The Longest Bard: How a writer made it from his desk to the inside of a prison

By Jesse Mandell-McClinton.

The first step I took towards landing an interview with an inmate was learning about the environment I was headed into. Obviously a prison atmosphere can only be sniffed at with words and images, but these two articles from The New Yorker and Esquire gave me a couple decent looks into modern America’s prison system. Personally, the movie Capote gave me a good idea of how confident and determined I hoped to be.

The next step required me to take an active approach towards my goal of interviewing an inmate. Luckily, my editor’s father had spent decades working in corrections, which led to a direct line to the Department of Corrections’ Director of Communications. He explained that I couldn’t make a general inquiry for an interview because the DOC only processes those requests for specific inmates. Luckily he did agree to hook me with up with Amicus, an organization that leads small group discussions among inmates in prison.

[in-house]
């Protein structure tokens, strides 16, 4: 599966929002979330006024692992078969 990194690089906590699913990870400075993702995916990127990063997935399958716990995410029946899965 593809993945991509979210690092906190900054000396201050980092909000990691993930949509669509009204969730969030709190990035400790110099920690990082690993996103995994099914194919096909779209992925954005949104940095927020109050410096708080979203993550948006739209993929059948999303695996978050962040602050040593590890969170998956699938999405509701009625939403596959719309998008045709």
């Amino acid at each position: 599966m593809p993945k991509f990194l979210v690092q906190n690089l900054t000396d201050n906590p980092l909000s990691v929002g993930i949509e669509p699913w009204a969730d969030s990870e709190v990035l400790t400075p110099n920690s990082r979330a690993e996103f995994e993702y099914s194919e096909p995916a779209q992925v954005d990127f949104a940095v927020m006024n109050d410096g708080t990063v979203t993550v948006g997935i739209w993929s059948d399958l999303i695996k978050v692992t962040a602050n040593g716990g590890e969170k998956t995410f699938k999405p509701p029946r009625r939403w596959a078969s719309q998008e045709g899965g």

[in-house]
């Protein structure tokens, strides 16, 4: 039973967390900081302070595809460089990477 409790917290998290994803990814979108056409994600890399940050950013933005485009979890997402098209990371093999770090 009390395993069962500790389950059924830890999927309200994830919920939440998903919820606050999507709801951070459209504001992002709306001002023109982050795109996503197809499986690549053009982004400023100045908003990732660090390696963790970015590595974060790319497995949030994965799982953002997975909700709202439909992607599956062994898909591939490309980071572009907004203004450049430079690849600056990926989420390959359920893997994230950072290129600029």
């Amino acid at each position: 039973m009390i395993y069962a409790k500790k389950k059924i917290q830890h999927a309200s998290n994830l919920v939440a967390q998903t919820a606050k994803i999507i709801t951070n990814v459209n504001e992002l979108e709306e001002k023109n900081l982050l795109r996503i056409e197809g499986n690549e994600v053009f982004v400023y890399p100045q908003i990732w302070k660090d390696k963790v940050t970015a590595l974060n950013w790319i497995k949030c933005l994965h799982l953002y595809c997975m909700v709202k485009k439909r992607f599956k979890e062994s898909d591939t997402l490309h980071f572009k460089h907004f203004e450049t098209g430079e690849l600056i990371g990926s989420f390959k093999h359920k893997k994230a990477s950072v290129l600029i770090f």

From there, I was able to negotiate my way into sitting in on a session to talk with a couple participants…until a prison representative called me four hours before the meeting to block that plan on behalf of the group’s intentions, without their knowledge. I was not left empty-handed however as the representative agreed to set up an interview with two inmates at their choosing. Although this seemed suspect, I was finally able to conduct the interview, and surprisingly did so without any kind supervision or a request to review my recordings from the discussion. After being spun around the rolodex of incarceration, I landed at a table with two men who were able to share a story few are allowed to hear.

Read Jesse’s full story, Doing Time.